Friday, October 07, 2011

Whitehead on Education

Interpreting Whitehead today:


Romance is the first moment in the educational experience. All rich educational experiences begin with an immediate emotional involvement on the part of the learner. The primary acquisition of knowledge involves freshness, enthusiasm, and enjoyment of learning. The natural ferment of the living mind leads it to fix on those objects that strike it pre-reflectively as important for the fulfilling of some felt need on the part of the learner. All early learning experiences are of this kind and a curriculum ought to include appeals to the spirit of inquiry with which all children are natively endowed. 

The stage of precision concerns "exactness of formulation" (Whitehead 1929, p. 18), rather than the immediacy and breadth of relations involved in the romantic phase. Precision is discipline in the various languages and grammars of discrete subject matters, particularly science and technical subjects, including logic and spoken languages. It is the scholastic phase with which most students and teachers are familiar in organized schools and curricula. In isolation from the romantic impetus of education, precision can be barren, cold, and unfulfilling, and useless in the personal development of children. An educational system excessively dominated by the ideal of precision reverses the myth of Genesis: "In the Garden of Eden Adam saw the animals before he named them: in the traditional system, children named the animals before they saw them" (Whitehead 1925, p. 285). But precision is nevertheless a necessary element in a rich learning experience, and can neither substitute for romance, nor yield its place to romance.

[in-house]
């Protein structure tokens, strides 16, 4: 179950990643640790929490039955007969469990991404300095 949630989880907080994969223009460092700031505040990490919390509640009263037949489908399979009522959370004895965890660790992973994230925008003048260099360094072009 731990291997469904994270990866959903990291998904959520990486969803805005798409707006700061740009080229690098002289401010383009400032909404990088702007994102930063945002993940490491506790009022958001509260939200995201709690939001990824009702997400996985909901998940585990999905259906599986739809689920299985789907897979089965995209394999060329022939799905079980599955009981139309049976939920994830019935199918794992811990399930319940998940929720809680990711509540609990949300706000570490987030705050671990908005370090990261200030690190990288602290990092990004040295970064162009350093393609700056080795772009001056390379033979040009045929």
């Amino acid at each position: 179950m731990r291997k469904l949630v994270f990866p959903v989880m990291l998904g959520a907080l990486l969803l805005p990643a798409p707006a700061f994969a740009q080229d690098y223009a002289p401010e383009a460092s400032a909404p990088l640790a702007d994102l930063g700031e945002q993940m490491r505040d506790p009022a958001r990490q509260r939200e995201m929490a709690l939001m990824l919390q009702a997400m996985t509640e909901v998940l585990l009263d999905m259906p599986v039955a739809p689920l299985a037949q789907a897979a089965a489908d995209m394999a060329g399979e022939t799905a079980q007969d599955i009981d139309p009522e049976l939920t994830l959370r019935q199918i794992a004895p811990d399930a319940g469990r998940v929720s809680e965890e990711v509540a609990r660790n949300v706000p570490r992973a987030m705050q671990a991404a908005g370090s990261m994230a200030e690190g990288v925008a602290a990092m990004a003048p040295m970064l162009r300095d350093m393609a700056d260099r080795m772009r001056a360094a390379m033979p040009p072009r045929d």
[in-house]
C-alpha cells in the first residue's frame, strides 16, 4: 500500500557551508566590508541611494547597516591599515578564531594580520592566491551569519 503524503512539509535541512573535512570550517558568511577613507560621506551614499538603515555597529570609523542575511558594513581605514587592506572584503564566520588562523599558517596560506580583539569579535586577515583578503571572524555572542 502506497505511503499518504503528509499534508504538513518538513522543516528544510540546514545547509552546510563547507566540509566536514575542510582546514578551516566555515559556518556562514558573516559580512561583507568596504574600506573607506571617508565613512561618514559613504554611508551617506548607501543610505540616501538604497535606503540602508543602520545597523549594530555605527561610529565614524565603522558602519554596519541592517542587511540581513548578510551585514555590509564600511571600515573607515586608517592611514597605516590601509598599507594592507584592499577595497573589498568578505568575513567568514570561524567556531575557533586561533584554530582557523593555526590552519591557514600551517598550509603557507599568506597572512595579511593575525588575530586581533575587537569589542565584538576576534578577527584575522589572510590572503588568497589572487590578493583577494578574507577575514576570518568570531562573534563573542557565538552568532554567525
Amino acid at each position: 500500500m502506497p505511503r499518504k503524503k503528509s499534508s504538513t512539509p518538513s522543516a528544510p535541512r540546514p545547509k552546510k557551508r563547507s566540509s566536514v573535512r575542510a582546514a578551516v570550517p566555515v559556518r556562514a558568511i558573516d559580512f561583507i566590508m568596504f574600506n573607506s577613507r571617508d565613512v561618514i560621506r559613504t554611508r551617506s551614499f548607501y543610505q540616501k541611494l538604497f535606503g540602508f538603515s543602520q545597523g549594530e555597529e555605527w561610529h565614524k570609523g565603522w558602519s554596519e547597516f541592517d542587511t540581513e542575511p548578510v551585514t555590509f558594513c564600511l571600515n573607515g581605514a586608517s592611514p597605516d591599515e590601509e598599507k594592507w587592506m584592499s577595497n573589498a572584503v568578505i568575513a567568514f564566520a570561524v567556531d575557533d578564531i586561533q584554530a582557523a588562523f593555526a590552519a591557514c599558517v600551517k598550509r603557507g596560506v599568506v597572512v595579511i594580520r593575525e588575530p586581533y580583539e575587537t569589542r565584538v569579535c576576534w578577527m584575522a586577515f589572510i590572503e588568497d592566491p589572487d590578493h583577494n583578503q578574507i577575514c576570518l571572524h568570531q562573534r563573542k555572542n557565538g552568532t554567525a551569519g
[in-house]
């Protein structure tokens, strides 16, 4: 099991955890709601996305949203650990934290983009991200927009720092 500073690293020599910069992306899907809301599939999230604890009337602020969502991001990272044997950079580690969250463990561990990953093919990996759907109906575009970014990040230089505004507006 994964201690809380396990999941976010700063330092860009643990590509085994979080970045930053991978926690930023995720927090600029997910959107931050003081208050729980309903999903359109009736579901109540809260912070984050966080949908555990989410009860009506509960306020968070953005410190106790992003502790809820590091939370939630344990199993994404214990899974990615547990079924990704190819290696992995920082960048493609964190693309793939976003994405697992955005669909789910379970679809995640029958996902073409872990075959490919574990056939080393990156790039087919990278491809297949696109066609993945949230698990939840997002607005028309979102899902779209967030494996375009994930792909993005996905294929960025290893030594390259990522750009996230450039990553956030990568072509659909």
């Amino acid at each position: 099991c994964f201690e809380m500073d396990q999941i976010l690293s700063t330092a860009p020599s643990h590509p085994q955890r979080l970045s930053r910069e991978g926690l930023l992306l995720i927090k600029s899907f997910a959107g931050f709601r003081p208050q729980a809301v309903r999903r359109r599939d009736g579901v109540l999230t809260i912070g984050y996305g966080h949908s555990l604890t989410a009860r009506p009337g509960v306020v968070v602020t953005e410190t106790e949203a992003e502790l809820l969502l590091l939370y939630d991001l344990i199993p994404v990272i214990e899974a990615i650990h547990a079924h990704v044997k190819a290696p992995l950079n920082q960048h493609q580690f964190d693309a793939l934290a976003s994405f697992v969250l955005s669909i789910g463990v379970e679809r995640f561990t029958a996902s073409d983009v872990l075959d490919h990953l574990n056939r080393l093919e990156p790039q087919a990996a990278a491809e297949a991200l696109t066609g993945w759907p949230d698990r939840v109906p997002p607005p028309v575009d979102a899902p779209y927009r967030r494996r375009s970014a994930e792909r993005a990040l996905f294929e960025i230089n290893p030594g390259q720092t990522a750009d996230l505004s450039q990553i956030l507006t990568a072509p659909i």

Generalization, the last rhythmic element of the learning process, is the incorporation of romance and precision into some general context of serviceable ideas and classifications. It is the moment of educational completeness and fruition, in which general ideas or, one may say, a philosophical outlook, both integrate the feelings and thoughts of the earlier moments of growth, and prepare the way for fresh experiences of excitement and romance, signaling a new beginning to the educational process.

Whitehead's general concept of the nature and aims of education has as its psychological corollary a conception of the rhythm of education that connects him with developmental educators such as Jean-Jacques Rousseau (1712–1778). For Whitehead, education is a temporal, growth-oriented process, in which both student and subject matter move progressively. The concept of rhythm suggests an aesthetic dimension to the process, one analogous to music. Growth then is a part of physical and mental development, with a strong element of style understood as a central driving motif. There are three fundamental stages in this process, which Whitehead called the stage of romance, the stage of precision, and the stage of generalization.

Read more: Alfred North Whitehead (1861–1947) - The Nature of Education, Educational Development and the Rhythm of Growth, Universities and Professional Training - StateUniversity

Wednesday, October 05, 2011

Cost vs. Value

What is a cynic? A man who knows the price of everything and the value of nothing 
-Oscar Wilde

In matters of training, this distinction is an important one. It underlies all of the discussions we have about relevance and effectiveness. More and more, I see the responsibility for giving value to training to fall upon those who would learn. Without the learner's effort, attention, and experiment (Wilde also said that "experience is what we call our failures"), noting is transferred into practice and no ultimate value is ever realized.
Thus, as would-be designers of learning (not training), we need to give more attention to matters of motivation and incentive, rewards and reinforcers of learning behavior.